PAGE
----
Among all places, current residence is of particular prophet Jeremiah in Babylon: “to seek the peace and prosperity (Shalom) of the city to which I carried them into exile” (Jer. 29:7). A global citizen is not excused from being implicated in the affairs of the local city. Washington, DC the the poor and the homelessmargins. I am still out how this new sense of obligation implicate me greater involvement the cityI suspect involves immigrant communities, particularly serving those groups closer to my roots (Korean and Latin), or integrating immigrant communities roots through my work (e.g. linking farmers and food exporters in Ecuador to Korean-Latin food distribution chains in the greater DC area). This is an extension of the Pauline concept of the churcha body with different gifts one another
2. Building affection and memories as a global citizen: community, food, and surroundings. Fidelity and responsibility are not mechanical responses. They often grow out of affection and shared memories to people and places. Reading deliberately , , and areas towards others: community, food, land and surroundings. These are interconnected: few things evoke stronger longing than moments enjoyed as a shared memory with old friends and/or family, often involving a particular type of food. For example, the flavor of grapes are unlike any other. Every time I taste evokes a powerful emotion. The same goes for the bread and dairy products made in Brazi. As a child, I remember walking to the bakery with the sound of church bells echoing re-connec with over a meal, to countryside, and re-hear soundMoreover, new memories and connect in creative waysuch a (e.g. family weddings) that incorporates different traditions (e.g. Korea, Latin, and American), or taking time to a visit by family and old friends to the DC area. Creating and protecting such moments of intimacysome filled with laughter over a dinner table, others with quiet sounds of cracking wood next to a fireplacereinforce the sense the sense of responsibility to people and places as grows.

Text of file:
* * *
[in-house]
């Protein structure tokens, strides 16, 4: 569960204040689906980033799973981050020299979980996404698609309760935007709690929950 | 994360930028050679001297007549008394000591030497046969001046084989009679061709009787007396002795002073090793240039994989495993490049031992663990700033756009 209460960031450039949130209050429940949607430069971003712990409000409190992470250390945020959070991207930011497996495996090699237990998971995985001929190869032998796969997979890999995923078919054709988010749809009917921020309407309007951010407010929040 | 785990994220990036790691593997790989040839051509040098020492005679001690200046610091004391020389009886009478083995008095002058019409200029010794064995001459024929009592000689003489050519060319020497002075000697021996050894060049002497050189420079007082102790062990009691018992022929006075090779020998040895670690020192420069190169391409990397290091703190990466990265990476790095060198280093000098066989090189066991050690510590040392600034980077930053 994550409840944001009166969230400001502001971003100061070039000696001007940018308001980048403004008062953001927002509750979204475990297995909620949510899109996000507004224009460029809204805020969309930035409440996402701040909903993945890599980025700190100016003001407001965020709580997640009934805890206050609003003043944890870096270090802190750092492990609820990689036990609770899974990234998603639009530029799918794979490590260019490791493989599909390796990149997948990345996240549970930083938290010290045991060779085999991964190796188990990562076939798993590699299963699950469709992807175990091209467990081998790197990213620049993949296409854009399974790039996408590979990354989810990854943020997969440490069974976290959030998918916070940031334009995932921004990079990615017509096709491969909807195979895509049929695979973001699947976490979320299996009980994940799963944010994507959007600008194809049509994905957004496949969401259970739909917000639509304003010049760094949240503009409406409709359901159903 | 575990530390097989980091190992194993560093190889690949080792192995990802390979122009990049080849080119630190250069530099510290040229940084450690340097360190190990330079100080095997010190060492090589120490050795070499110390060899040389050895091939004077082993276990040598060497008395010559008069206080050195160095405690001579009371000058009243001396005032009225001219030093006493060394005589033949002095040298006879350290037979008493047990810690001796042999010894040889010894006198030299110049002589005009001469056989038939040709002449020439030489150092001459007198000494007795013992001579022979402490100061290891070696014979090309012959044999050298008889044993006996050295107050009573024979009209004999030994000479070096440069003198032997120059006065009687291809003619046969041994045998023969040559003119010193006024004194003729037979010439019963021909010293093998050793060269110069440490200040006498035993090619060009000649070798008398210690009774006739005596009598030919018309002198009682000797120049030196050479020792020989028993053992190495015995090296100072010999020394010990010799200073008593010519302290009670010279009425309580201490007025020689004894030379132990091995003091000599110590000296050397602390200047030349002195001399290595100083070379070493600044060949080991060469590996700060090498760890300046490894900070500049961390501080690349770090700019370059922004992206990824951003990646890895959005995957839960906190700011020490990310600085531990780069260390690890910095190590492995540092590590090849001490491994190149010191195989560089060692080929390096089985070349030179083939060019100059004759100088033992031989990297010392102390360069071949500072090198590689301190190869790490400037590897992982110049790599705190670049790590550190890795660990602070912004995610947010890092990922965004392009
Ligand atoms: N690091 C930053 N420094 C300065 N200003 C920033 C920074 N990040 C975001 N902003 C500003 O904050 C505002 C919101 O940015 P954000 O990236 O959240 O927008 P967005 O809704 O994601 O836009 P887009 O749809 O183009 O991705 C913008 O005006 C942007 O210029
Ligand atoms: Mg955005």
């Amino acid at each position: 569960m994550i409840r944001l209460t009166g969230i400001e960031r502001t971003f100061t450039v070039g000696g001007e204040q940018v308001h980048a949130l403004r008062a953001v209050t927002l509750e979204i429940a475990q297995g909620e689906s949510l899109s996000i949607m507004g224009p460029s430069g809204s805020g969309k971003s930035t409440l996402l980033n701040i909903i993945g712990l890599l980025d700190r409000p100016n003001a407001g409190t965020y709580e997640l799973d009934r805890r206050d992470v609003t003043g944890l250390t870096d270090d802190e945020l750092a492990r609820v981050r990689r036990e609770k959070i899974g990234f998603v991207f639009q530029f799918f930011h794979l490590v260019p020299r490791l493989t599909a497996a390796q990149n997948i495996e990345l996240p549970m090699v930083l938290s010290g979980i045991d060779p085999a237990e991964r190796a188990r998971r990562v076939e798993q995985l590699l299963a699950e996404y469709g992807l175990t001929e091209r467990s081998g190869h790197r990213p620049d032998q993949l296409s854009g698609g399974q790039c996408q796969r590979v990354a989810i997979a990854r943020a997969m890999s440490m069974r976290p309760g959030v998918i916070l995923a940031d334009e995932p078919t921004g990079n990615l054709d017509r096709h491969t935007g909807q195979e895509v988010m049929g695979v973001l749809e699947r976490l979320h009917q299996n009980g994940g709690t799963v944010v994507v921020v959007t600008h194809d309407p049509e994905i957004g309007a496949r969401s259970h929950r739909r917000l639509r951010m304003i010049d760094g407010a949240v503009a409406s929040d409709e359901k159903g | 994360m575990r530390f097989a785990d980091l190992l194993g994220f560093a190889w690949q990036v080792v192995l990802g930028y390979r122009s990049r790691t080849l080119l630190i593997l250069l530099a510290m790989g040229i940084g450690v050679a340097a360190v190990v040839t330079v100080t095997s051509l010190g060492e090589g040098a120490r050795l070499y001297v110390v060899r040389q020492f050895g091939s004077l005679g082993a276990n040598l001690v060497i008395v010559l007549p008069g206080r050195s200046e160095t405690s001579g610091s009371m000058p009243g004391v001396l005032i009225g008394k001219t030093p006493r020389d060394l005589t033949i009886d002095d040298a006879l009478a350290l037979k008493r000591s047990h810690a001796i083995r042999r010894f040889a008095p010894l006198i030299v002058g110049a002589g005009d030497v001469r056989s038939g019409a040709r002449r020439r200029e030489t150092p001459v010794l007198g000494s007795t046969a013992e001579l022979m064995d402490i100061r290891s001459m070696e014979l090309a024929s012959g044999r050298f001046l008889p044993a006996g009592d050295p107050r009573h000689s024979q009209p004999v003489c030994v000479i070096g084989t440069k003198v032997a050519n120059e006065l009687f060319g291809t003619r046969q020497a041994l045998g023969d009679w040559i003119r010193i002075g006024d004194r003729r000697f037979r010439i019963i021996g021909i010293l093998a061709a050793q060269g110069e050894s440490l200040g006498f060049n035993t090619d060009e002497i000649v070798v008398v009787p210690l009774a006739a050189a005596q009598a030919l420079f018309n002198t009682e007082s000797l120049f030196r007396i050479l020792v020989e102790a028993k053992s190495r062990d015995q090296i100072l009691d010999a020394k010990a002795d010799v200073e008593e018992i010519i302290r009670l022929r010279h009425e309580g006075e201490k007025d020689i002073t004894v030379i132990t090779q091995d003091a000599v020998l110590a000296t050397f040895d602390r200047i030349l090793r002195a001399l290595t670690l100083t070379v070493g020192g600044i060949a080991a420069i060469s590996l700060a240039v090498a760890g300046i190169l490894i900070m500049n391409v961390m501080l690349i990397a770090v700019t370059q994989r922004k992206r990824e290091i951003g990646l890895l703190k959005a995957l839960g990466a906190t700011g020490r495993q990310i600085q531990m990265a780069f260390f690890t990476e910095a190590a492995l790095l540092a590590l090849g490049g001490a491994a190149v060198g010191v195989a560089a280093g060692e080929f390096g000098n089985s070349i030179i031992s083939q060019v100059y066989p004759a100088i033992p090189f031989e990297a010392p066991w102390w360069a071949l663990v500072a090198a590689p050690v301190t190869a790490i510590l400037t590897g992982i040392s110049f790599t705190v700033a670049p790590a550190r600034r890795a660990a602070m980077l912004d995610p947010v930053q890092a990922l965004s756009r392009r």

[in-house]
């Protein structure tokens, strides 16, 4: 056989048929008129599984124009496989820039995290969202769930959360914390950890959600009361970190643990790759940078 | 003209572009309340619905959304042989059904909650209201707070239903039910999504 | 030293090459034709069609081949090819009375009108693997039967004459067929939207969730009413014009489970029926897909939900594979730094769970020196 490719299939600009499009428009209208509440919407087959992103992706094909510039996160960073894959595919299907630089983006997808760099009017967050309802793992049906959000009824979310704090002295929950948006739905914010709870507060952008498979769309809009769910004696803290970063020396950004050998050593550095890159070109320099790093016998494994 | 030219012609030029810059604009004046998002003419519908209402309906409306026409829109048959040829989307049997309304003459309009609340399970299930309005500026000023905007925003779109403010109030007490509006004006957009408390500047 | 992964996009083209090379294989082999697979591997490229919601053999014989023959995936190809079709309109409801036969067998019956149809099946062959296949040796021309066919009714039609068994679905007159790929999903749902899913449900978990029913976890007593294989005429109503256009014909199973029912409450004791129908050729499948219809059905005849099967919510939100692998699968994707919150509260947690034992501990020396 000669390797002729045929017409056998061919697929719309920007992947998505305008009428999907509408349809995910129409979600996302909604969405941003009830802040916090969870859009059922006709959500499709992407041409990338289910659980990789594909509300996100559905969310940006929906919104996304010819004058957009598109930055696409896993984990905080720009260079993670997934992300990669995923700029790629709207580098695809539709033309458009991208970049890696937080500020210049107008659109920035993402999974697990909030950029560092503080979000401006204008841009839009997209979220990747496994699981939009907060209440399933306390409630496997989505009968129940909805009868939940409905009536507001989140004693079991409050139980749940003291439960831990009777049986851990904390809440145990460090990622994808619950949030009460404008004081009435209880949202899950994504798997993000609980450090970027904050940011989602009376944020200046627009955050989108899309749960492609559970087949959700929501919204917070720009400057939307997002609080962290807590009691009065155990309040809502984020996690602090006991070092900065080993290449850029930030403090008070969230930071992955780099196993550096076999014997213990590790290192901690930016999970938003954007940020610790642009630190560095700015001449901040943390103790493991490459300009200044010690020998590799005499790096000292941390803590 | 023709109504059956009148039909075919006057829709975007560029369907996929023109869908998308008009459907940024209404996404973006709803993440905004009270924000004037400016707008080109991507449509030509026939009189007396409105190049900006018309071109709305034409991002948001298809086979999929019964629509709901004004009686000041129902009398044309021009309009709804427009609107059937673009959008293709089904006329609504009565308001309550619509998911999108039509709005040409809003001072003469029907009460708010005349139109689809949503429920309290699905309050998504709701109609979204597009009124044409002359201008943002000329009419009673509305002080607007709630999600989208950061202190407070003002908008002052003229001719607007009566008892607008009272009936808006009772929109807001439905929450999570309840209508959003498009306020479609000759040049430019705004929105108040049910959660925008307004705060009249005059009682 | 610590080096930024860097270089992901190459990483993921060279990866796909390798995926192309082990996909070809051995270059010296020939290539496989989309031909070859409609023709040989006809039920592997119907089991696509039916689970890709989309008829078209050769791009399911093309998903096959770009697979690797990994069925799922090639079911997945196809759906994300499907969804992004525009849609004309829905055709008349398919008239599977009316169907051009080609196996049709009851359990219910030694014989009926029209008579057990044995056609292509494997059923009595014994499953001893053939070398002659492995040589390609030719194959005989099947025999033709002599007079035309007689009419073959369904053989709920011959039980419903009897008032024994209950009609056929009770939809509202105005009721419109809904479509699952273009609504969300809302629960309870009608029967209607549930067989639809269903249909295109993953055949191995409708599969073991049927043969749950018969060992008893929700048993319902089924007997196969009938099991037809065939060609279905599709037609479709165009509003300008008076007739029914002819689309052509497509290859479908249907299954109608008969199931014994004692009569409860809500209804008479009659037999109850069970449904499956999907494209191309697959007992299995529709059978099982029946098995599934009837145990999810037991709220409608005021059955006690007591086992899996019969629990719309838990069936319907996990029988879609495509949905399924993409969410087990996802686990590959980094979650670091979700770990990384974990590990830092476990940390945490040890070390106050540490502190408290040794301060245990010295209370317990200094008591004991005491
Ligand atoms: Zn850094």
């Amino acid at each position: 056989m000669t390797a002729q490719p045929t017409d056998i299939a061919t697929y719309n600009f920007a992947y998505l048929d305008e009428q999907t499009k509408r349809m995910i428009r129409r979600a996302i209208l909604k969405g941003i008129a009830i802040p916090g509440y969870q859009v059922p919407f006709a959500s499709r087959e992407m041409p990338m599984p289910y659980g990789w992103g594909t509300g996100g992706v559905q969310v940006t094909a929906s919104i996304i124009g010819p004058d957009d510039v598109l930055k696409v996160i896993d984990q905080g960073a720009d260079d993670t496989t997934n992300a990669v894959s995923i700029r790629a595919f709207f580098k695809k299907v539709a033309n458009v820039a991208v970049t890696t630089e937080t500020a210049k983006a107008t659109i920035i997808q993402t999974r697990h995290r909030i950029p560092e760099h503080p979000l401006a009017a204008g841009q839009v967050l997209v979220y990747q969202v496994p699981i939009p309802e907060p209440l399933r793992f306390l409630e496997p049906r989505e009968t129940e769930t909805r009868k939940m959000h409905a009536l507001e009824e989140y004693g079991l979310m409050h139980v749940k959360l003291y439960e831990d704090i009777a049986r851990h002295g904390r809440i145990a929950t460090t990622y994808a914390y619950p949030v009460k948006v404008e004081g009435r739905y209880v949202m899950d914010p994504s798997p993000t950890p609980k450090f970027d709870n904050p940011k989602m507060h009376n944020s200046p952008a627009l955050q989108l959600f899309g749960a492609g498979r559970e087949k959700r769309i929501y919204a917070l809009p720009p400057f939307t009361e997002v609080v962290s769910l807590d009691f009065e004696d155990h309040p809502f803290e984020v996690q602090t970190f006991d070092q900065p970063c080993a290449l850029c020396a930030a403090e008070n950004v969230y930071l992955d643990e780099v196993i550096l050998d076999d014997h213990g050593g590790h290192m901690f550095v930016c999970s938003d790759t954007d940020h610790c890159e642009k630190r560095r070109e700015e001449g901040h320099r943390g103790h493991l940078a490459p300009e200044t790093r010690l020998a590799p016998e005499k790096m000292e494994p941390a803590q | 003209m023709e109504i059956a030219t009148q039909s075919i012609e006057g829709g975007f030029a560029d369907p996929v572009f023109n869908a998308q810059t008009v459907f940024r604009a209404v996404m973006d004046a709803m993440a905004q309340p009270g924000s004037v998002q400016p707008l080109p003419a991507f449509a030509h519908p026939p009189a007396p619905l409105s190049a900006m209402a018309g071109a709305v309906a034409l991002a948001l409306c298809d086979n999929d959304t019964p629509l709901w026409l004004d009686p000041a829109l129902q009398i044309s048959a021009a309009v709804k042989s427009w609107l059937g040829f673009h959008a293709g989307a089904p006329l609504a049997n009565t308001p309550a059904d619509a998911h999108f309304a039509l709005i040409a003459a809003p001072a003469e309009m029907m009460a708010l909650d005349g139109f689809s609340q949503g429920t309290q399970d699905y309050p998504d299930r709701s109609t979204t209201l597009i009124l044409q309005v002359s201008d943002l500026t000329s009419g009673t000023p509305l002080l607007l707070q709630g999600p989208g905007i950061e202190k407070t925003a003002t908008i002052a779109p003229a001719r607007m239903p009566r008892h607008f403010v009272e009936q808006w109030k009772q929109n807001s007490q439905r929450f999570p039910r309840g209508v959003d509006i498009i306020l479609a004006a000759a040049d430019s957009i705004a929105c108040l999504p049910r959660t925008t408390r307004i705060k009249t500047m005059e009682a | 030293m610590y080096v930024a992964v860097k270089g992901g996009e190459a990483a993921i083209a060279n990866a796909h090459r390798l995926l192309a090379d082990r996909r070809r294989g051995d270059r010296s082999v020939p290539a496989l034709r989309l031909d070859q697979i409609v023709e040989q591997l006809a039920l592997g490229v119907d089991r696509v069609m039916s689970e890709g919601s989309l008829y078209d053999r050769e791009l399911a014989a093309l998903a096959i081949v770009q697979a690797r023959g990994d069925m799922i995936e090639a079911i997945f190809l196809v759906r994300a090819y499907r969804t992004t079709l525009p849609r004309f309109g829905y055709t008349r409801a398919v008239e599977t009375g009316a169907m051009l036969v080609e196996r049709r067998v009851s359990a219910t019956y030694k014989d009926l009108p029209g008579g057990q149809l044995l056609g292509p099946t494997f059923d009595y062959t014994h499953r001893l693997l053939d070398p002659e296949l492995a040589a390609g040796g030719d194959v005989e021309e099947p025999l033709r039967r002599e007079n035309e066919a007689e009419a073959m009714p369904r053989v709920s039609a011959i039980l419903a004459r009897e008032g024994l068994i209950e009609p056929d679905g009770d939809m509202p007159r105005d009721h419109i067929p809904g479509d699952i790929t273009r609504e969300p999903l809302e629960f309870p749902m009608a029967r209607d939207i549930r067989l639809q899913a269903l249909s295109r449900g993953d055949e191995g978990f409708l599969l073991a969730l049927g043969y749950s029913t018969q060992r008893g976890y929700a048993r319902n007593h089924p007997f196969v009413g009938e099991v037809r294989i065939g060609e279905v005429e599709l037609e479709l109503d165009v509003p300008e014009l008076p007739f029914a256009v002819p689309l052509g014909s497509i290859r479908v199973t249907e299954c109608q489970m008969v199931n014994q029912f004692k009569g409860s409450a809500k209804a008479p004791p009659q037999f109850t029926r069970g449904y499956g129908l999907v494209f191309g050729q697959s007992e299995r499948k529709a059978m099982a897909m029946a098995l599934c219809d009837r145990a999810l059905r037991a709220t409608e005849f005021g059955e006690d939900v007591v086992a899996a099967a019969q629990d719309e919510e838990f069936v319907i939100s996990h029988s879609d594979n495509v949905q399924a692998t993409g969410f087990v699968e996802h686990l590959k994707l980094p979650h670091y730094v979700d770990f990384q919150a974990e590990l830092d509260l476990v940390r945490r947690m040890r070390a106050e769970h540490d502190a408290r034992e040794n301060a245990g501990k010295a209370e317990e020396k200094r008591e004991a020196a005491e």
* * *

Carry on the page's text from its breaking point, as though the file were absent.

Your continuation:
3. The tension between two kingdoms. Affection for land, places, and a shared sense of identity has been the source of some of humankind’s greatest joys but also the breeding ground . Raci and ethnic trace back to a blind passion towards such . But a rejection of such affections to create the blnd, utopian, and multicultural (unicultural?) world of peace envisioned by John Lennon’s Imagine, or Francis Fukuyama’s End of History, is not a solution either. “rootless cosmopolitan” So how roots on earth with the call towards an inclusive Kingdom of God all tribes and nations?
My friend, animated by this conversation, coffee. He suggests the followingby building a spiritual home. Personal retreats and sabbaths are critical for this purpose. Recently, as a result of such sabbath, I revised my mission statement (the first change in fifteen years) “to be faithful”: to become an agent of spiritual and social transformation in the lands that God scatters me to be faithful. I did not invent faithfupart of my mission statement, but detected it, it was always there. The small edit, however, has profound consequences in how I look at and respond to life.
In The Four Loves, C.S. Lewis points out that affection can become if left unchecked. Building a sense of place on earthwith all its profound longings and instincts towards one’s rootscan become a sacrament,or excrement filled with bigotry. We live between these two extreme possibilities. Building a sense of place for global (and urban) citizens a prudent balance of fidelity, nurturing affection, and building a heavenly home in the inner being. sense of place on earth a powerful shadow, of the real home yet to come. As Lewis put it, even paper crowns have their proper usethe presence of such affections increase our appetite for heaven.